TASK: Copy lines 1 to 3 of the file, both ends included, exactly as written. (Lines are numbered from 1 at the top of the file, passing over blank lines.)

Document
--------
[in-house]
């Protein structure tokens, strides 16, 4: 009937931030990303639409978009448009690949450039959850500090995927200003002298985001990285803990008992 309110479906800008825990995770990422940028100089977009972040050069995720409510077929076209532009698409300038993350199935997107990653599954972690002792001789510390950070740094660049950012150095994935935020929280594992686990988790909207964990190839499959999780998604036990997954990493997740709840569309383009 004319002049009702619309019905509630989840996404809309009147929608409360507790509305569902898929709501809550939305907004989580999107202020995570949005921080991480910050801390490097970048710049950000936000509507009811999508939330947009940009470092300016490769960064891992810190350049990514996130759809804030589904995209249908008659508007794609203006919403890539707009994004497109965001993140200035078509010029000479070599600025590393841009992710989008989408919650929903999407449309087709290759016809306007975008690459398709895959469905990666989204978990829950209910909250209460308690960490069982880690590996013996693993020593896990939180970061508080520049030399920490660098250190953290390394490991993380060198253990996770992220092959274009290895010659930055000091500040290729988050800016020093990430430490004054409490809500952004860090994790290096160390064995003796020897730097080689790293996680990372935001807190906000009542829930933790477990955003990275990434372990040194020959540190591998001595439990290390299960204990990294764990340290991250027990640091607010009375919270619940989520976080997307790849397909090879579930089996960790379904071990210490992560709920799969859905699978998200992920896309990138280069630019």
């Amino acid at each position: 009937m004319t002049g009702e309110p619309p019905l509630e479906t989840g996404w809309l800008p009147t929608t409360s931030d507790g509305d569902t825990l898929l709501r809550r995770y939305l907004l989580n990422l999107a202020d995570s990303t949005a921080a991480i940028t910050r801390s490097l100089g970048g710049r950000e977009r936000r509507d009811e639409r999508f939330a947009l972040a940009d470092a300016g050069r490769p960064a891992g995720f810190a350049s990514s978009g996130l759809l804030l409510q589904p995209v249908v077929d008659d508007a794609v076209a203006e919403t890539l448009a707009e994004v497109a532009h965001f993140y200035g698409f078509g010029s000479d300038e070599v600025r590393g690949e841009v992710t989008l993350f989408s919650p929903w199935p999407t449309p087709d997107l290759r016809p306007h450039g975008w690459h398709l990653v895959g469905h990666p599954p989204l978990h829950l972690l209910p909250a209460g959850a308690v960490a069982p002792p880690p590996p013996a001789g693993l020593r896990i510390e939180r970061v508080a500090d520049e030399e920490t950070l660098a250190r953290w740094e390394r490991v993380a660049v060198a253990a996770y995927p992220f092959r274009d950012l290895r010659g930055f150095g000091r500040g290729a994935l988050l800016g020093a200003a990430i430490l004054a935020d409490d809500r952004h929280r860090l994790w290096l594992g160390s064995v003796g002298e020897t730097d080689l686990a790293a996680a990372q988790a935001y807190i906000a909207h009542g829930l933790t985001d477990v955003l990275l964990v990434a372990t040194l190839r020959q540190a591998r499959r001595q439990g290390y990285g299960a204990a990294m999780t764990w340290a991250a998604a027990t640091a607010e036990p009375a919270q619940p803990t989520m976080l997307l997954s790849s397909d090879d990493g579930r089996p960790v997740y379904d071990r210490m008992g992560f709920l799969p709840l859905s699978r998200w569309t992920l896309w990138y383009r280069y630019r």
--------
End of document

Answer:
[in-house]
């Protein structure tokens, strides 16, 4: 009937931030990303639409978009448009690949450039959850500090995927200003002298985001990285803990008992 309110479906800008825990995770990422940028100089977009972040050069995720409510077929076209532009698409300038993350199935997107990653599954972690002792001789510390950070740094660049950012150095994935935020929280594992686990988790909207964990190839499959999780998604036990997954990493997740709840569309383009 004319002049009702619309019905509630989840996404809309009147929608409360507790509305569902898929709501809550939305907004989580999107202020995570949005921080991480910050801390490097970048710049950000936000509507009811999508939330947009940009470092300016490769960064891992810190350049990514996130759809804030589904995209249908008659508007794609203006919403890539707009994004497109965001993140200035078509010029000479070599600025590393841009992710989008989408919650929903999407449309087709290759016809306007975008690459398709895959469905990666989204978990829950209910909250209460308690960490069982880690590996013996693993020593896990939180970061508080520049030399920490660098250190953290390394490991993380060198253990996770992220092959274009290895010659930055000091500040290729988050800016020093990430430490004054409490809500952004860090994790290096160390064995003796020897730097080689790293996680990372935001807190906000009542829930933790477990955003990275990434372990040194020959540190591998001595439990290390299960204990990294764990340290991250027990640091607010009375919270619940989520976080997307790849397909090879579930089996960790379904071990210490992560709920799969859905699978998200992920896309990138280069630019």
């Amino acid at each position: 009937m004319t002049g009702e309110p619309p019905l509630e479906t989840g996404w809309l800008p009147t929608t409360s931030d507790g509305d569902t825990l898929l709501r809550r995770y939305l907004l989580n990422l999107a202020d995570s990303t949005a921080a991480i940028t910050r801390s490097l100089g970048g710049r950000e977009r936000r509507d009811e639409r999508f939330a947009l972040a940009d470092a300016g050069r490769p960064a891992g995720f810190a350049s990514s978009g996130l759809l804030l409510q589904p995209v249908v077929d008659d508007a794609v076209a203006e919403t890539l448009a707009e994004v497109a532009h965001f993140y200035g698409f078509g010029s000479d300038e070599v600025r590393g690949e841009v992710t989008l993350f989408s919650p929903w199935p999407t449309p087709d997107l290759r016809p306007h450039g975008w690459h398709l990653v895959g469905h990666p599954p989204l978990h829950l972690l209910p909250a209460g959850a308690v960490a069982p002792p880690p590996p013996a001789g693993l020593r896990i510390e939180r970061v508080a500090d520049e030399e920490t950070l660098a250190r953290w740094e390394r490991v993380a660049v060198a253990a996770y995927p992220f092959r274009d950012l290895r010659g930055f150095g000091r500040g290729a994935l988050l800016g020093a200003a990430i430490l004054a935020d409490d809500r952004h929280r860090l994790w290096l594992g160390s064995v003796g002298e020897t730097d080689l686990a790293a996680a990372q988790a935001y807190i906000a909207h009542g829930l933790t985001d477990v955003l990275l964990v990434a372990t040194l190839r020959q540190a591998r499959r001595q439990g290390y990285g299960a204990a990294m999780t764990w340290a991250a998604a027990t640091a607010e036990p009375a919270q619940p803990t989520m976080l997307l997954s790849s397909d090879d990493g579930r089996p960790v997740y379904d071990r210490m008992g992560f709920l799969p709840l859905s699978r998200w569309t992920l896309w990138y383009r280069y630019r």